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the indonesian death toll is the highest in asia outside of china. shery: u.s. continues to see a slowing rate of increasing virus cases with the latest figures showing a rise of 2.7%. let's get an update on the situation from max, great to have you with us. we are seeing some southern states taking steps towards reopening their economies. what are we seeing across the united states? because it seems that cases, deaths diverge greatly among the west, east and southern states as well. statesah, so these are that are a little bit earlier in their curve and have tended to lag a bit in testing. part of it is they generally did than you haveess seen in the tightly packed areas like new york, washington or california. the question that we will get an
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answer to in a few weeks as they start to open up his whether they generally -- genuinely did get the operates under control or whether they are being too optimistic and working off of data that is not necessarily reliable given testing. we are seeing in some other countries that with a better health care infrastructure, a better test and trace program, we are still seeing resurgence is. we will definitely get a quick verdict on whether those states are making the right decision. max, testing and contracts theact tracing is something we have seen in asia, one of the first steps in mitigation strategies. reopening,es to there are lots of conversation tapping about whether there needs to be more health data available. there needs to be clearly the consensus that there needs to be immunity, antibody tests.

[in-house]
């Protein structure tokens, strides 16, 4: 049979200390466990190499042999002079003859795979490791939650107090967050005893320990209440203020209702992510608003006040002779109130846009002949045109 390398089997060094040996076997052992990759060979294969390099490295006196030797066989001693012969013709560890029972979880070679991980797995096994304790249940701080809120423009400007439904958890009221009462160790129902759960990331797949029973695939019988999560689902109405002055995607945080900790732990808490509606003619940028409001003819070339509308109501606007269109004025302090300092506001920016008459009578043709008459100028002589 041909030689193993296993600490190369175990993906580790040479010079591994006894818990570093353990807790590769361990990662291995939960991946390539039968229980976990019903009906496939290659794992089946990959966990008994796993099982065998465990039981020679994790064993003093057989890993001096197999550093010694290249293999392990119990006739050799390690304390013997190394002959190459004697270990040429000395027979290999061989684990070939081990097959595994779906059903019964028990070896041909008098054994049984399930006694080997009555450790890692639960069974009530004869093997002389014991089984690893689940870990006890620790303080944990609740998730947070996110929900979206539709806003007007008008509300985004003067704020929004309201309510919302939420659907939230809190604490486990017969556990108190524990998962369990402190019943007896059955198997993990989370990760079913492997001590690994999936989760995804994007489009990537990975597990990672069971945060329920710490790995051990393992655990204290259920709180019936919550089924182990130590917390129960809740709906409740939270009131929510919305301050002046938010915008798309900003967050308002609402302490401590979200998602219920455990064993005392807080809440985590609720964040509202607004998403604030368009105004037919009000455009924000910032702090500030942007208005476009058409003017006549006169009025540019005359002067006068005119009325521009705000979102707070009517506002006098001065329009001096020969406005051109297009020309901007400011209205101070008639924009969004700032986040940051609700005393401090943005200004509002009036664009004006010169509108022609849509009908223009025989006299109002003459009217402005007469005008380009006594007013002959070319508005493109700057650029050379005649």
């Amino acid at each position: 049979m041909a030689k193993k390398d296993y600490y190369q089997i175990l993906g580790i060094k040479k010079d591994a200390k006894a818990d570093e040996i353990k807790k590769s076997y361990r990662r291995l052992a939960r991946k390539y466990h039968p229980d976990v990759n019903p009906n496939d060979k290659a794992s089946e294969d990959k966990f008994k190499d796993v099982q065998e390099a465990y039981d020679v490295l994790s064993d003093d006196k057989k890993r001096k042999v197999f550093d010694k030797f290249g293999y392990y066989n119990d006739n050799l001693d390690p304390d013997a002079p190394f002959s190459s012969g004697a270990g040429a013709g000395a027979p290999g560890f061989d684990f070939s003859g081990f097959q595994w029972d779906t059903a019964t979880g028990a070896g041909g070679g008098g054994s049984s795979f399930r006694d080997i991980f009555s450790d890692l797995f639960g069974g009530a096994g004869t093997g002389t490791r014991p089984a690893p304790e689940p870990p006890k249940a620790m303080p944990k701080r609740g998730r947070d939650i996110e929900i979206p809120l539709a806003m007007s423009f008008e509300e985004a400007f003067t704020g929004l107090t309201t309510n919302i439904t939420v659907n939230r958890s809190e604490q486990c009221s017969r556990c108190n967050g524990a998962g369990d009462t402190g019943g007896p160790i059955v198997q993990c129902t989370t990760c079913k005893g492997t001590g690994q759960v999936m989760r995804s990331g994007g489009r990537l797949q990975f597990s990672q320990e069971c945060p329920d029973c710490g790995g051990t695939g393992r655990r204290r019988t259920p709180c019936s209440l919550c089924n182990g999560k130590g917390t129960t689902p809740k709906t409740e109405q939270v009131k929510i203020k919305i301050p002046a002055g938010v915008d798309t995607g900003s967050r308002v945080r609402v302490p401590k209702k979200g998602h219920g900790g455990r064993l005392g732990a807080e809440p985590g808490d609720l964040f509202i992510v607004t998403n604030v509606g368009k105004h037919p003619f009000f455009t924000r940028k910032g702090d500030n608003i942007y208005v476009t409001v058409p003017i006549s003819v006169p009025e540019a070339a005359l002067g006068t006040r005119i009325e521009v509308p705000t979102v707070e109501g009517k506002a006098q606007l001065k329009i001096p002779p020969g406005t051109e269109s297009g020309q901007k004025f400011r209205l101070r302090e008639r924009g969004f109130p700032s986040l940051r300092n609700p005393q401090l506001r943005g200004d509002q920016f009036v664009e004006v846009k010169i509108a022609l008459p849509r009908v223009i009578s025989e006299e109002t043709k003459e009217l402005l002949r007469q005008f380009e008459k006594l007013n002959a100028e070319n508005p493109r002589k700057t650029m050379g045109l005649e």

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are we any closer to seeing that rolled out in a widespread enough way where you can get confident that economies can reopen and people can go back out? beginnings,e especially in the united states. the thing about serology testing, it is very easy to understand the appeal. you find the full extent to which the virus is spread. you get a sense of who had it and may be commute -- immune. the thing we don't fully understand and won't for some time to come is the extent to which a positive serology test means you actually have acquired immunity. that is for two reasons. we are not quite sure how accurate these tests are. the fda's mandate has been sort about speed than validation. that is for good reason, you have to get testing out there but it does have uncertainty.
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the second level of uncertainty is we do not yet have a good sense of how -- whether people are vulnerable to reinfection. how much that risk varies between people and based on the depth of their infection. when you think about the fact that potentially the majority of people who contract the virus do not show symptoms, there is the possibility they may not have -- stuff we don't know yet. just underscores at this point in the pandemic how much there is still to be learned about the virus. max nisen in new york. plenty more to come on daybreak australia. this is bloomberg. ♪
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shery: a quick check of the latest business flash headlines. disney slumped after ubs and credit suisse lower the rating,